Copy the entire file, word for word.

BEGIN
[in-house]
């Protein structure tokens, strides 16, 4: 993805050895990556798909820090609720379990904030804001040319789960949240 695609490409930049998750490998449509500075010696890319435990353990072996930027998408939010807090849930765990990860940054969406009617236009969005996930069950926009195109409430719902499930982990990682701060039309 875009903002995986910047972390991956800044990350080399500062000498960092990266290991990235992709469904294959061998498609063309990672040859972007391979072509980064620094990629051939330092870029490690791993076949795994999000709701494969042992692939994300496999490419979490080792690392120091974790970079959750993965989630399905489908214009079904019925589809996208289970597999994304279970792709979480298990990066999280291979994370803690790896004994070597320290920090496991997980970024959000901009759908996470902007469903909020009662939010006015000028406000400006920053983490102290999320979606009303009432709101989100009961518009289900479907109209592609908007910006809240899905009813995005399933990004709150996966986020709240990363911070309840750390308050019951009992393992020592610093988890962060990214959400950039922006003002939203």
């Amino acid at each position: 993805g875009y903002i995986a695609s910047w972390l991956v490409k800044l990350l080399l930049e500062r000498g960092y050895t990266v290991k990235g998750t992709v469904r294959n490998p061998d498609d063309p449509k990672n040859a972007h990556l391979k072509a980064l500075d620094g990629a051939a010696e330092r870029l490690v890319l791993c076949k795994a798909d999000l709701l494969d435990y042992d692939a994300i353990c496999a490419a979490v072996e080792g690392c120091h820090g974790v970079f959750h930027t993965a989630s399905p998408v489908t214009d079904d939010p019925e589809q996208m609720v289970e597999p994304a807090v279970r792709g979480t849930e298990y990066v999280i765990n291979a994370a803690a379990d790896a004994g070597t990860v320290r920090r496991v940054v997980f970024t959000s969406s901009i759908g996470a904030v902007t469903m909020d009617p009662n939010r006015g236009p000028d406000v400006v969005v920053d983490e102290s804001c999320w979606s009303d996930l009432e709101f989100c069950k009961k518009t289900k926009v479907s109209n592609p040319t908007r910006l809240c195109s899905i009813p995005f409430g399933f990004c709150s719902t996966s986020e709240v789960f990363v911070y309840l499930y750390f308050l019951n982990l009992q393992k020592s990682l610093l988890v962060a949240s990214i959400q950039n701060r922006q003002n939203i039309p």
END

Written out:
[in-house]
């Protein structure tokens, strides 16, 4: 993805050895990556798909820090609720379990904030804001040319789960949240 695609490409930049998750490998449509500075010696890319435990353990072996930027998408939010807090849930765990990860940054969406009617236009969005996930069950926009195109409430719902499930982990990682701060039309 875009903002995986910047972390991956800044990350080399500062000498960092990266290991990235992709469904294959061998498609063309990672040859972007391979072509980064620094990629051939330092870029490690791993076949795994999000709701494969042992692939994300496999490419979490080792690392120091974790970079959750993965989630399905489908214009079904019925589809996208289970597999994304279970792709979480298990990066999280291979994370803690790896004994070597320290920090496991997980970024959000901009759908996470902007469903909020009662939010006015000028406000400006920053983490102290999320979606009303009432709101989100009961518009289900479907109209592609908007910006809240899905009813995005399933990004709150996966986020709240990363911070309840750390308050019951009992393992020592610093988890962060990214959400950039922006003002939203």
């Amino acid at each position: 993805g875009y903002i995986a695609s910047w972390l991956v490409k800044l990350l080399l930049e500062r000498g960092y050895t990266v290991k990235g998750t992709v469904r294959n490998p061998d498609d063309p449509k990672n040859a972007h990556l391979k072509a980064l500075d620094g990629a051939a010696e330092r870029l490690v890319l791993c076949k795994a798909d999000l709701l494969d435990y042992d692939a994300i353990c496999a490419a979490v072996e080792g690392c120091h820090g974790v970079f959750h930027t993965a989630s399905p998408v489908t214009d079904d939010p019925e589809q996208m609720v289970e597999p994304a807090v279970r792709g979480t849930e298990y990066v999280i765990n291979a994370a803690a379990d790896a004994g070597t990860v320290r920090r496991v940054v997980f970024t959000s969406s901009i759908g996470a904030v902007t469903m909020d009617p009662n939010r006015g236009p000028d406000v400006v969005v920053d983490e102290s804001c999320w979606s009303d996930l009432e709101f989100c069950k009961k518009t289900k926009v479907s109209n592609p040319t908007r910006l809240c195109s899905i009813p995005f409430g399933f990004c709150s719902t996966s986020e709240v789960f990363v911070y309840l499930y750390f308050l019951n982990l009992q393992k020592s990682l610093l988890v962060a949240s990214i959400q950039n701060r922006q003002n939203i039309p």